Additionally, in August 4 and August 24 Diet sessions, Nakatani and Yokobatake reject the notion that Japan has the capabilities to conduct enemy base strikes before an enemy damages Japan, instead emphasizing the prevention of “successive launches” at Japan vis-à-vis enemy base strikes. Thus, the strike debates in 2015 reinforce the official government interpretation expressed by Nakatani on August 26, which again emphasizes the nonpreemptive nature of a hypothetical base strike and the importance of the U.S.-Japan alliance to Japanese security.

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“The traditional way of thinking about enemy base strikes does not change under the new three conditions. And while presently this is the case, because there are means such as intercepting oncoming missiles and maintaining the U.S.-Japan security system, currently our country does not possess a force structure designated for striking enemy bases, and also is not hypothesizing a strike on enemy bases—not to mention not hypothesizing an enemy base strike as an exercise of collective self-defense.”
Citations: Hearing before the Special Committee on Japan and International Society’s Peace and Security Law in the House of Councillors, 189th Diet (2015) (statement by Defense Minister Gen Nakatani, August 26, 2015),;
hearing before the Special Committee on Japan and International Society’s Peace and Security Law in the House of Representatives, 189th Diet (2015) (statement by Cabinet Legislative Bureau Director Yusuke Yokobatake, July 3, 2015),;
hearing before the Special Committee on Japan and International Society’s Peace and Security Law in the House of Councillors, 189th Diet (2015) (statement by Defense Minister Gen Nakatani, August 4, 2015),; and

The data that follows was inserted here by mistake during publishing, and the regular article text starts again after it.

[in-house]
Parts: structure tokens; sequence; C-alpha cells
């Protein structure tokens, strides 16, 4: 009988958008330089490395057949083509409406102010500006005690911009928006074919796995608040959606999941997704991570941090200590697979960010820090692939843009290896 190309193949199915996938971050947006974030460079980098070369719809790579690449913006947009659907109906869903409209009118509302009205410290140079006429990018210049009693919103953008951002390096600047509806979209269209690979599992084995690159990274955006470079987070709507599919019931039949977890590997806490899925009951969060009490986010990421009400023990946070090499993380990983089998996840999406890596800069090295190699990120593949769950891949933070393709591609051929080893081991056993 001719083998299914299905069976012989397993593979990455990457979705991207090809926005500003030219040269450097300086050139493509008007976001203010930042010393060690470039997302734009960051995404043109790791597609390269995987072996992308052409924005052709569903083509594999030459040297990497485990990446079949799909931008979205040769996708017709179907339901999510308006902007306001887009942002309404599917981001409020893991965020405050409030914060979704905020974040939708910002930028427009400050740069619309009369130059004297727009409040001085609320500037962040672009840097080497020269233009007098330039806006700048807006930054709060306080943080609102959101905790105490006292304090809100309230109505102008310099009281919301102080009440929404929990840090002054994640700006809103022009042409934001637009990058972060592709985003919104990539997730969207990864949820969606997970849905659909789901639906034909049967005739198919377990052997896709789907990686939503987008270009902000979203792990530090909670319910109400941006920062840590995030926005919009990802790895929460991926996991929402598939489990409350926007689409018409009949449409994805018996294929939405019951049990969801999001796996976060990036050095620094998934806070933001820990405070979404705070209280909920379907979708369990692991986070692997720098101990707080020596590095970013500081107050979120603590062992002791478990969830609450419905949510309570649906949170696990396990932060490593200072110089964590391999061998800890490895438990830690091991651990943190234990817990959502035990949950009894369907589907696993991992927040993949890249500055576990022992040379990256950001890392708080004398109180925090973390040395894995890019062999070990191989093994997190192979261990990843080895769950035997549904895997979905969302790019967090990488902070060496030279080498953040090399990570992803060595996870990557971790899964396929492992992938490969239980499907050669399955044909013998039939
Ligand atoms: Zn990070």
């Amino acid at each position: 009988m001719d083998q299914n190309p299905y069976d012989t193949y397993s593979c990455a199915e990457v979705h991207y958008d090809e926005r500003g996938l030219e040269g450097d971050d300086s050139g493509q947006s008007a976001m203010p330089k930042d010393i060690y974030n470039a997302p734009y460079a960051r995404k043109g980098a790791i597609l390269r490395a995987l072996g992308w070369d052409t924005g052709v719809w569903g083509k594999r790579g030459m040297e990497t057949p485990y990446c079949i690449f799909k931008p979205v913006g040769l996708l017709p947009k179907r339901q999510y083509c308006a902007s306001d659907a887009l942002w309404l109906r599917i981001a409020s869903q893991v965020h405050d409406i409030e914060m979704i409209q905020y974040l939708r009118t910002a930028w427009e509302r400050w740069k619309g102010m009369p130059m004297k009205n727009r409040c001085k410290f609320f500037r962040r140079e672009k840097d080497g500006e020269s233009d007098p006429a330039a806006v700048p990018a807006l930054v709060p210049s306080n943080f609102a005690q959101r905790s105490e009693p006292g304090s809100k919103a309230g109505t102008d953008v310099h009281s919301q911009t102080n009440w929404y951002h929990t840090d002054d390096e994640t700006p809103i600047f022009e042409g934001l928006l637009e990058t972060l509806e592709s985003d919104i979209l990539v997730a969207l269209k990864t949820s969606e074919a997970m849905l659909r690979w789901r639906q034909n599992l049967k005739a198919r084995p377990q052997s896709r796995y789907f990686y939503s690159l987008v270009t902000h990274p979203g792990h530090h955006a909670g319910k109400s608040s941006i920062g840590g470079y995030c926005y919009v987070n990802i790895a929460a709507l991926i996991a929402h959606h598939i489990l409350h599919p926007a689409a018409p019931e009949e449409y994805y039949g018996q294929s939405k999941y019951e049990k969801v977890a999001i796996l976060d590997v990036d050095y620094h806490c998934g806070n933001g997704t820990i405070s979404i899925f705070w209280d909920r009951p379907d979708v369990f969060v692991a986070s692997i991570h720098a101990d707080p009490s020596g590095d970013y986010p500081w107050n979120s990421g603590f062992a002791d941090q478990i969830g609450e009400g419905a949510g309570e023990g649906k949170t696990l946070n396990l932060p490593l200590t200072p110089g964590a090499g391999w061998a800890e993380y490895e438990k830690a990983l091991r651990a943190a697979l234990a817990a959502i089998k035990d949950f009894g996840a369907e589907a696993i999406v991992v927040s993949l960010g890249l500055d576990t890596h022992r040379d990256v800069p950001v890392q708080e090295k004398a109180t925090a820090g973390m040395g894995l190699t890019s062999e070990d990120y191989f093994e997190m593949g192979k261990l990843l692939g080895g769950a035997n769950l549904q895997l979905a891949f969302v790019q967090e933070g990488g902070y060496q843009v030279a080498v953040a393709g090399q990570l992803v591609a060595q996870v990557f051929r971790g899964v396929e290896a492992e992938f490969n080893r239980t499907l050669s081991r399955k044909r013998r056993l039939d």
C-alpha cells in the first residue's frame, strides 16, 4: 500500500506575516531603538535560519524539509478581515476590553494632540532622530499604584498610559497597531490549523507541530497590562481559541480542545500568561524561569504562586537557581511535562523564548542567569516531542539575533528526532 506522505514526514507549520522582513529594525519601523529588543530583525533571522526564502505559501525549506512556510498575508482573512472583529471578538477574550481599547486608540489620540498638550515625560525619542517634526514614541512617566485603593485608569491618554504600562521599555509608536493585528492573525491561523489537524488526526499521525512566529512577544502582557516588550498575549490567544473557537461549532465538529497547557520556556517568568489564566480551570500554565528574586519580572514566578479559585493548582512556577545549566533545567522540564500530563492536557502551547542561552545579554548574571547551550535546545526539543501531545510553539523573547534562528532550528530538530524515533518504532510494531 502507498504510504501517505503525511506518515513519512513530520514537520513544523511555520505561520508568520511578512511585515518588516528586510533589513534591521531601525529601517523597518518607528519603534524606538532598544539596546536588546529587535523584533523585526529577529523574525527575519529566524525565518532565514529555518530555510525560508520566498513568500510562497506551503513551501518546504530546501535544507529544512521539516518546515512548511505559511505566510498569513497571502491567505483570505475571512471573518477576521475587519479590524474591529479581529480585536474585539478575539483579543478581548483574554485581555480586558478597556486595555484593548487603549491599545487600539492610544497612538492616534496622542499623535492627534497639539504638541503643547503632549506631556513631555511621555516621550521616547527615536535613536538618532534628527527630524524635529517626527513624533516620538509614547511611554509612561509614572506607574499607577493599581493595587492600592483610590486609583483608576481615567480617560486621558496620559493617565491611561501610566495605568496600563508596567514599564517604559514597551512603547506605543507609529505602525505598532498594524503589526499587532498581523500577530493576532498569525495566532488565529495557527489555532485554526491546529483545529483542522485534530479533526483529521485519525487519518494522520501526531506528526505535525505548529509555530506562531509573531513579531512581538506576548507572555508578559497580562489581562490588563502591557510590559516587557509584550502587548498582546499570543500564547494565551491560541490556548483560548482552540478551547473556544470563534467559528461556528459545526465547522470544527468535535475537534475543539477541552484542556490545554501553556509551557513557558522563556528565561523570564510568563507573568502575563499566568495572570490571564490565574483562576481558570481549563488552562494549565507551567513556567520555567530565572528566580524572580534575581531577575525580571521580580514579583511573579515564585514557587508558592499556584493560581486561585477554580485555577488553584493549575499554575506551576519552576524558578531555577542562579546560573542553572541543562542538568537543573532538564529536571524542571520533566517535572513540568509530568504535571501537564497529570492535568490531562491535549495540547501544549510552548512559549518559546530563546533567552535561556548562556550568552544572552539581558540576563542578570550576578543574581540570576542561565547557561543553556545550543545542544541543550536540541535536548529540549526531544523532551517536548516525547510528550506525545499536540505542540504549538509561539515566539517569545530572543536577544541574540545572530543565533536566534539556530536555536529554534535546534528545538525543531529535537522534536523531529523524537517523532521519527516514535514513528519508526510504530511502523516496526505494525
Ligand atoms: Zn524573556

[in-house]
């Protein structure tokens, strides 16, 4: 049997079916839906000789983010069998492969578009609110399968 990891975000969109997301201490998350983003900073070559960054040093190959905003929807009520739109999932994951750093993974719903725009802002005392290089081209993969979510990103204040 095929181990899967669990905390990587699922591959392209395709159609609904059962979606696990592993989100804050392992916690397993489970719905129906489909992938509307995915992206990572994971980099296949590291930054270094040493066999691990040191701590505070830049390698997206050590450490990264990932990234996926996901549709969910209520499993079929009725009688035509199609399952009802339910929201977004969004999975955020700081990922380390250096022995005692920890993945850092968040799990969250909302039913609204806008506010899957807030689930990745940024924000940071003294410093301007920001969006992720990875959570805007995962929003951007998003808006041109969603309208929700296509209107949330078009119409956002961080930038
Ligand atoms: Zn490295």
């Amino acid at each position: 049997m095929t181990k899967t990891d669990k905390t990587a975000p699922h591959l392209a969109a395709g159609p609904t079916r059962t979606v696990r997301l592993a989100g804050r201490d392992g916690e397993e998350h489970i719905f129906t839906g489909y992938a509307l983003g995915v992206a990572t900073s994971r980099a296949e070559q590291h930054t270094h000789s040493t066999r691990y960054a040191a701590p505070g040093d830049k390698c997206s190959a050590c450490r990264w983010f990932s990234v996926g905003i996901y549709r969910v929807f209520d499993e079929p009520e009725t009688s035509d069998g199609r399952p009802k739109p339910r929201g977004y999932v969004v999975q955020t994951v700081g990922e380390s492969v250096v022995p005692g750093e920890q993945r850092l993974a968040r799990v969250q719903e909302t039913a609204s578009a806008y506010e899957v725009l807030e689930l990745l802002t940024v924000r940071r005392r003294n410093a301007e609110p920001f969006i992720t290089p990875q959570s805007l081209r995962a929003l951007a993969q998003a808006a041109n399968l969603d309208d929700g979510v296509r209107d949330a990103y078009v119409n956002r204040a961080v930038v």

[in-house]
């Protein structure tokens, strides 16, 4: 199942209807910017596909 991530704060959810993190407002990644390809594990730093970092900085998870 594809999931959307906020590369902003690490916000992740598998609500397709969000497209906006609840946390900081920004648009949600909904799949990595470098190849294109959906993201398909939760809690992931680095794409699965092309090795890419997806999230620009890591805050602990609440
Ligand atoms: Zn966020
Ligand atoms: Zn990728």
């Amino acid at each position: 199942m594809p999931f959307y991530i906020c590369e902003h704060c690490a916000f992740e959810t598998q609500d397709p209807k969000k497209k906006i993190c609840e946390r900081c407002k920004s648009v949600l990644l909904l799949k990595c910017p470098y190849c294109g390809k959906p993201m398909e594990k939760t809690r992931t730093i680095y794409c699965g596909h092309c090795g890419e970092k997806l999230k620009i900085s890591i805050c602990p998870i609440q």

hearing before the Budgetary Committee in the House of Councillors, 189th Diet (2015) (statement by Cabinet Legislative Bureau Director Yusuke Yokobatake, August 24, 2015),
North Korea


September 9

North Korea conducts its fifth nuclear weapons test.

Citation: Kelsey Davenport, “Chronology of U.S.-North Korean Nuclear and Missile Diplomacy,” Arms Control Association, July 2017,

LDP panel report on strike capabilities (panel led by Itsunori Onodera)

March 30

The launch of the latest LDP panel on strike capabilities was reported shortly after North Korea’s fifth nuclear test in September 2016, with the public conclusions of the panel being released the following spring. While emphasizing the importance of the U.S.-Japan alliance, the findings also highlight the importance of enemy base strikes. The Japanese and English versions of the findings use the words “counterattack capability” (hangeki nōryoku), placing it in line with the recent emphasis on striking after Japan receives damage from a missile attack. Additionally, the report explicitly mentions cruise missiles as a possible option for strike capabilities. This appears to bear some promise as recent news reports on an official Japanese F-35 study mention possibly acquiring Tomahawk cruise missiles for enemy base strikes.

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“Given that the North Korean threats have reached a new level, the government should maintain its fundamental policy of responding to situations by comprehensive measures utilizing the alliance’s force structure. Also, to further enhance deterrence and response capability of the alliance, the government should immediately examine [ways] to possess Japan’s own counterattack capability against adversary bases, including cruise missiles.”
Citations: “Proposal for Immediate and Fundamental Enhancement of Ballistic Missile Defense,” Policy Research Council, Liberal Democratic Party of Japan, March 30, 2017,; and